The snow fell as Chief Gis’day’wa’s truck made its way up the mountain’s pine-tree-lined roads. It was early Friday evening and the Wet’suwet’en hereditary chief and his family were taking me with them to the Wet’suwet’en Yintah (land or territory).
It is the territory of his ancestors, where he grew up hunting, fishing and living off the land, but as his eyes darted around the landscape, looking for intruders, it felt as though he was smuggling me in.
As we approached a bridge that ran parallel to the Wedzin Kwa, a sacred Wet’suwet’en river, we spotted a checkpoint manned by two Royal Canadian Mounted Police (RCMP) officers. With their faces partially covered, they shone their torches into the truck, asked to see the chief’s driving license and demanded to know what business we had being on these roads.
Gis’day’wa informed them that he was the hereditary chief of this land, and the officers left to radio their superior for instructions. The bones of the chief’s ancestors are buried here and the ancient trails of the Wet’suwet’en clans’ war and trade weave through the vast territory, but now he must ask for permission to enter it. After a 10-minute wait, that permission was granted.
But not all interactions with the RCMP pass so peacefully. Less than two hours earlier, more than a dozen people, including Indigenous land defenders and two of my journalist colleagues – photojournalist Amber Bracken and documentary filmmaker Michael Toledano – had been arrested at gunpoint a further 45-minute drive up this mountain.
They had been in a cabin in the Coyote Camp, set up by land defenders on the Morice River Forest Service Road, a remote road that serves as the main point of access to project sites and work camps for the Coastal GasLink (CGL) pipeline. The $6.6bn liquified natural gas pipeline will run for 670km (416 miles) across northern British Columbia (BC). Approximately 193km (120 miles) of that stretches through unceded Wet’suwet’en territory – land that was never legally signed over to the Crown or to Canada. The camp was established to stop CGL’s plans to drill a tunnel for the pipeline under the Wedzin Kwa, a river so pure people can drink directly from it.
On November 14, members of the Gidimt’en Clan – one of five in the Wet’suwet’en Nation, with each clan being made up of several houses – along with members of other Wet’suwet’en clans and supporters, had served an eviction notice to CGL.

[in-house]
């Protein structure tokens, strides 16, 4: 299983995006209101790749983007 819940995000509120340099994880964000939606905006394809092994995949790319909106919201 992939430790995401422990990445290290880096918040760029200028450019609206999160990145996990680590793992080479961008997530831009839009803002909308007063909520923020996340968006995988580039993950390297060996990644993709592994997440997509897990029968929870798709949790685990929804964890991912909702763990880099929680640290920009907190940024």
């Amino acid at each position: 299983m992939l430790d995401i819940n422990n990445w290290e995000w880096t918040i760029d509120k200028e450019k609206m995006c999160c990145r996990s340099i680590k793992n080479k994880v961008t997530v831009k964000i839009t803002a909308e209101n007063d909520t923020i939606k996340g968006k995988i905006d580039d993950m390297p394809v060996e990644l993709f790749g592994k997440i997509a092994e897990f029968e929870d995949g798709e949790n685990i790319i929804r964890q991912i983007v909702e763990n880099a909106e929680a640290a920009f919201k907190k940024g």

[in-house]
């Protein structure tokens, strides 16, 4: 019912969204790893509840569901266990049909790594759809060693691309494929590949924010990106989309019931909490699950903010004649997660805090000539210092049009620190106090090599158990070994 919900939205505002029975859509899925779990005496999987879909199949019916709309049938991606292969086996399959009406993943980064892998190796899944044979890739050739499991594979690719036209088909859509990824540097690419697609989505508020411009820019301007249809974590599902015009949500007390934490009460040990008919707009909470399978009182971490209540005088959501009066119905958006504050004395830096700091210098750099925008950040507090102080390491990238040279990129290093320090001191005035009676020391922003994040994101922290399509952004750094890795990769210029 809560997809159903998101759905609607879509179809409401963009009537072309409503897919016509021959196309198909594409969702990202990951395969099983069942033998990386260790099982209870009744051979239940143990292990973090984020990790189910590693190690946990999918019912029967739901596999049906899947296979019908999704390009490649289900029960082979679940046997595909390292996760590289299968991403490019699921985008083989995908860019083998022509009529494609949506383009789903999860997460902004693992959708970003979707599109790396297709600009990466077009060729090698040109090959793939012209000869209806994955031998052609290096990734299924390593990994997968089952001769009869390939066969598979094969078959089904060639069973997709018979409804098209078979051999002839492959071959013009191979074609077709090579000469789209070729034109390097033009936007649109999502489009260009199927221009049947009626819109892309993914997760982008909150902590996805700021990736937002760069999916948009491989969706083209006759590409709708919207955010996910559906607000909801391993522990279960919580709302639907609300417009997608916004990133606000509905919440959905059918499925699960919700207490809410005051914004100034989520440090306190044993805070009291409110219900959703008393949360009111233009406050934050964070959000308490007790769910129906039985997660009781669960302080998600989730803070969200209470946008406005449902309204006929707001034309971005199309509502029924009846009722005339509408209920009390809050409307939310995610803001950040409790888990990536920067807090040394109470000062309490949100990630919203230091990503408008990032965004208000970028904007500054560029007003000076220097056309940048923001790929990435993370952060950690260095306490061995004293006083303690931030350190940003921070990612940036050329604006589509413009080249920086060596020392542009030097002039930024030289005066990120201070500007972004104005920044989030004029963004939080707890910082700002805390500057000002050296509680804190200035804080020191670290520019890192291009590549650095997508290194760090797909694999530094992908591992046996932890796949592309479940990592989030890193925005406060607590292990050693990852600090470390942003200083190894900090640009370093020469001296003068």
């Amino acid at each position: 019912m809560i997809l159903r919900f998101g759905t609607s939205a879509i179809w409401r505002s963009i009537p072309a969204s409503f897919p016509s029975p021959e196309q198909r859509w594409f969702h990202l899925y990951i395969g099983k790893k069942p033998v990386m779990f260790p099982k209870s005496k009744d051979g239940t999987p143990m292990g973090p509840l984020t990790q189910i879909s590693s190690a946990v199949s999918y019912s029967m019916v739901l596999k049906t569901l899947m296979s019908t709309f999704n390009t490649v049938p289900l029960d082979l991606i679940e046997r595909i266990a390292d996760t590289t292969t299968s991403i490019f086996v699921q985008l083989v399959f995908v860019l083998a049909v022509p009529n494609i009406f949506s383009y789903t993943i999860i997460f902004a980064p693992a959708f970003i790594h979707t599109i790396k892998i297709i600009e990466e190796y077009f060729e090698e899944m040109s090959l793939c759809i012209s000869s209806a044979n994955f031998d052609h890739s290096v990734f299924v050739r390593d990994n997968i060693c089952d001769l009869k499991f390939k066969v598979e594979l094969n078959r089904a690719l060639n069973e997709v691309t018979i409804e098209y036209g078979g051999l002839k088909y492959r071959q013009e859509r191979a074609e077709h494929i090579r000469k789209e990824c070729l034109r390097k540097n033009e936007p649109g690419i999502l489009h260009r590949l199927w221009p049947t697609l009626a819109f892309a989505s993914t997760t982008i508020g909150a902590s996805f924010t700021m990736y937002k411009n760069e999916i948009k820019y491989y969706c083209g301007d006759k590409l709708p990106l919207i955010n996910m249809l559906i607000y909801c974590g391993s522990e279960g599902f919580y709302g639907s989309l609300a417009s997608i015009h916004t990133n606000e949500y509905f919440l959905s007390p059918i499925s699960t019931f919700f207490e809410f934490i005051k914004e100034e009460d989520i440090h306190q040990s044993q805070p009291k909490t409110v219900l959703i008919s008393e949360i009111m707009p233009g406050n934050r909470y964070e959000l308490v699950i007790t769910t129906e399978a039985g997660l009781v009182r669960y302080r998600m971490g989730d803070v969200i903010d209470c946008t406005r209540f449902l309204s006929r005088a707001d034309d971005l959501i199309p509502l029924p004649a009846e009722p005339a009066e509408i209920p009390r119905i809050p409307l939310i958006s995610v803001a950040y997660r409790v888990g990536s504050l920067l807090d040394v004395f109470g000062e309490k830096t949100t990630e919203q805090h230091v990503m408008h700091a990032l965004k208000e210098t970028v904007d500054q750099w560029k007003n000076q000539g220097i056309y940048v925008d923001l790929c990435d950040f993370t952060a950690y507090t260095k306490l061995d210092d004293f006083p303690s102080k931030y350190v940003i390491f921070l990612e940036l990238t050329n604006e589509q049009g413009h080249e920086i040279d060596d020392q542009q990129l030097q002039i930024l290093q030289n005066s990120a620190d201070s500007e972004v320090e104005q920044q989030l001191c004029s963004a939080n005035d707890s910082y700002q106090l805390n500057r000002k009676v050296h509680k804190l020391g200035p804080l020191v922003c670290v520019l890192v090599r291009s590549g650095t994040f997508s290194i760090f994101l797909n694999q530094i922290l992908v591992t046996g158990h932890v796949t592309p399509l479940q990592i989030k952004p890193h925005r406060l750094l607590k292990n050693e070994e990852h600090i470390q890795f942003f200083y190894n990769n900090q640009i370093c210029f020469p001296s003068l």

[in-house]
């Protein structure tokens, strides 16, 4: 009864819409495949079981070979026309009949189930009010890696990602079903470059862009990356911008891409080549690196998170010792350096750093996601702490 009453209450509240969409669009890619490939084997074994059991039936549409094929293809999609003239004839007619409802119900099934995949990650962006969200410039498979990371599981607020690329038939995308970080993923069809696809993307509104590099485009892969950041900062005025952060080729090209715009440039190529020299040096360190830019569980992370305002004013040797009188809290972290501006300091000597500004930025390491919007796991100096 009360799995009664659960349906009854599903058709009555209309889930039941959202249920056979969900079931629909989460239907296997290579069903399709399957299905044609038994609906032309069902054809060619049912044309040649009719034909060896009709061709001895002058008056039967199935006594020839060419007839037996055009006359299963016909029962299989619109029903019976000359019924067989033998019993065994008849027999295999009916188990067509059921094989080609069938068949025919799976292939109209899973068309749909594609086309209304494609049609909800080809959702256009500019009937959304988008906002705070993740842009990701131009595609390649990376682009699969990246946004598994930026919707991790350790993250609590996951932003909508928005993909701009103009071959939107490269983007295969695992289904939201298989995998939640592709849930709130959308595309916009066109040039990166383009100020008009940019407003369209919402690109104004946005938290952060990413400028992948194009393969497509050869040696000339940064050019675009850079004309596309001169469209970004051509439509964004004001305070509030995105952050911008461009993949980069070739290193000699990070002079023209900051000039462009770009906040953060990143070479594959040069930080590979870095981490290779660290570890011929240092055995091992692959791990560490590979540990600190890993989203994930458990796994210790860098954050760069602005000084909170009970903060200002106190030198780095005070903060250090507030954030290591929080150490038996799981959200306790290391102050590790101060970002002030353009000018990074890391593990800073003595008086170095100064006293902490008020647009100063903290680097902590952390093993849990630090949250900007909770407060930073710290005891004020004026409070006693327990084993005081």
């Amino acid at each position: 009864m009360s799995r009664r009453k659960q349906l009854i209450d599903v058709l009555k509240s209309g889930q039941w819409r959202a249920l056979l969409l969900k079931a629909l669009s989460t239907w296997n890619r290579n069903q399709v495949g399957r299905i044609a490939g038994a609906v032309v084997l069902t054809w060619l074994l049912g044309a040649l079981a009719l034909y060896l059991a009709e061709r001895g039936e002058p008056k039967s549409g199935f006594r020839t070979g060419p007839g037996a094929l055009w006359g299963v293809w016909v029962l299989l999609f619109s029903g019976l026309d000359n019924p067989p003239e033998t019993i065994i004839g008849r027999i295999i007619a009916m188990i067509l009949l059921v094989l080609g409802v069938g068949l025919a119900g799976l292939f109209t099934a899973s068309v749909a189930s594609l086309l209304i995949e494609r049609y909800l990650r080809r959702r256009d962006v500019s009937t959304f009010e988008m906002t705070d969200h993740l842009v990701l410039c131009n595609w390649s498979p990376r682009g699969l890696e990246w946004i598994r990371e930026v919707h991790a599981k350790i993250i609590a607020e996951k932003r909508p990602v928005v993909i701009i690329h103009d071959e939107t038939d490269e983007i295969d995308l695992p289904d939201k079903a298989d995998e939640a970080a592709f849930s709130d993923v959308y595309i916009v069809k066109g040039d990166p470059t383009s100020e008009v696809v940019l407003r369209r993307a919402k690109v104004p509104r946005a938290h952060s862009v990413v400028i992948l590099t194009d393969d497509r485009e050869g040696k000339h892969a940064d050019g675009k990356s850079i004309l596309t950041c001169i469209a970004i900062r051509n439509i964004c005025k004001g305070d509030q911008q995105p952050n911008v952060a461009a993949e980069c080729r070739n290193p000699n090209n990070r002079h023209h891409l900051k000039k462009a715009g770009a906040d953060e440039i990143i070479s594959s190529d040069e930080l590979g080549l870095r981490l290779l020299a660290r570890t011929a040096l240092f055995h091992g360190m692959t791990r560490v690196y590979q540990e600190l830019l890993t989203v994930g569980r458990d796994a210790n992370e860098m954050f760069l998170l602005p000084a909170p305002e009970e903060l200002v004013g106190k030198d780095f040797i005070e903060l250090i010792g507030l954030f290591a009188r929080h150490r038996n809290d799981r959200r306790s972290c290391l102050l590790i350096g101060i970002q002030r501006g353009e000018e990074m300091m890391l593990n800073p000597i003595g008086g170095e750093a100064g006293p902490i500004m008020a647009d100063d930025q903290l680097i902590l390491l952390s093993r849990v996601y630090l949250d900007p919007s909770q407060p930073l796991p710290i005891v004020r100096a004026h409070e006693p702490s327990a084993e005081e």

The hereditary chiefs representing the five Wet’suwet’en clans have rejected the CGL, which only has the approval of the band council leaders.
The band councils are part of a system established by Canada’s Indian Act, a racist law imposed more than 100 years ago to try to dictate every aspect of the political, economic, infrastructure and community development of the First Nations. But many First Nations reject this colonial institution and instead look to their hereditary chiefs, part of a traditional system of governance that has been in place since time immemorial, for leadership.
When TC Energy, the parent company of CGL, and the provincial and federal governments signed deals with the band council leadership, they circumvented the hereditary chiefs.
‘Things are happening’
A few hours earlier, I had been messaging Amber, who had been embedded with the Gidimt’en land defenders at the Coyote Camp for a few days, letting her know that I was on my way. Then the RCMP arrived to enforce a BC Supreme Court injunction granting CGL access to the pipeline work site.
The last message Amber sent me before she was arrested said: “Things are happening now.”
The RCMP had brought dogs, assault rifles and chainsaws with them.
Among those arrested at the same time as Amber were Gidimt’en spokesperson Sleydo’, also known as Molly Wickham, and Jocelyn Alec, the daughter of Gidimt’en Hereditary Chief Woos (Frank Alec).
One of Sleydo’s last social media posts read: “They are breaching the door with an axe and have k9 units!!”
By the time I arrived at 44 Camp, another camp lower down on the Morice River Forest Service Road, the fortress enclosed by six-foot-high wooden fences and a small lookout post was illuminated only by moonlight and the smoke that rose from a small structure that had been burned to the ground. Inside other cabins and tents, there was canned food, flashlights and sleeping bags. Outside, handmade banners declared “Water is life” and “No Consent”. What there weren’t were any people. It felt like a ghost town. The land defenders were gone – sitting in concrete prison cells in Smithers. The stillness sent shivers up my spine.
‘Exposed into the light’
My destination was the Unist’ot’en Healing Camp, further up the mountain. The Unist’ot’en camp is affiliated with the Yex T’sa Wilk’us of the Gilseyhu (the Dark House of the Big Frog Clan), which is part of the Wet’suwet’en Nation. It is overseen by Freda Huson, who is also known as Chief Howilhkat. The fearless matriarch is at the helm of this epic battle to save her land and the sacred Wedzin Kwa. She has been leading the fight to protect Wet’suwet’en territories for more than a decade, establishing the camp on her traditional territory to assert her Indigenous rights to it and to defend it from the CGL and other pipeline developments.